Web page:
Only once in my thirty years in the upstream industry have I seen a negotiation turn into a fist fight. This was in an argument between co-venturers over the location of an appraisal well. An appraisal well is designed to test the extent of a discovery.
Normally such disputes are resolved by a passmark vote of the Joint Operating Committee, but in this case there was deadlock. The group was evenly divided and neither of the competing proposals could reach the required passmark.
The dispute was whether the well should be drilled to the north or the south of a geological fault visible on the seismic data. The difference between the two proposed locations was only fifty yards, but the geologists on both sides were passionately convinced that the oil was on their side.
The argument began to get heated, and personal. The Chairman of the Committee called a break to allow tempers to cool, but the two protagonists left the room and a fight broke out, leaving one of them with a bloody nose. American negotiators use the phrase “blood on the carpet” to describe a particularly vicious negotiation, but this was the first time I had actually seen it.
We agreed to decide the issue by the toss of a coin, an unconventional but essential solution if the well was to be drilled at all. As a result the well was drilled to the north of the fault and found oil. The next well found oil to the south of the fault also.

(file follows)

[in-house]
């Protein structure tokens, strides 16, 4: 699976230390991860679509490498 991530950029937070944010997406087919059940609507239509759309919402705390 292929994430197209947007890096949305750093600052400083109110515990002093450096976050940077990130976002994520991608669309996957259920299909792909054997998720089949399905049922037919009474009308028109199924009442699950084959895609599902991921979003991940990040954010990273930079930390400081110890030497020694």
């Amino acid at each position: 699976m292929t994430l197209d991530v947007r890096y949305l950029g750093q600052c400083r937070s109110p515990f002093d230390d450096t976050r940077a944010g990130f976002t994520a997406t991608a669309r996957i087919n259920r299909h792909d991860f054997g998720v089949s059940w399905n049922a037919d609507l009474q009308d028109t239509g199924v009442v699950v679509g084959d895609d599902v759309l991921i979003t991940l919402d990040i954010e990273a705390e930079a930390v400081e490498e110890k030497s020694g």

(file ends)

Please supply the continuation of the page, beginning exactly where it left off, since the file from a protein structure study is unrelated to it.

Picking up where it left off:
I jokingly asked my colleagues in the Legal Department whether this should be adopted as a means of resolving deadlocks in meetings – three five minute rounds and a knock out to decide it?
My learned friends reminded me that the English common law started in the reign of King Henry II (1154 – 1189) with the great Writ of Right, where disputes over land were decided by trial by battle. The truth or falsity of conflicting oaths was tested by armed combat between the claimants, often to the death. It was supposed that God would not allow the right to be defeated. We common lawyers are the direct descendants, in every sense, of those medieval combatants.
In a modern court room you do not see trial by battle, but you do see a highly adversarial procedure, with oaths and ritual, intended to give a final answer to the question guilty or not guilty.
See also: Junkyard Dog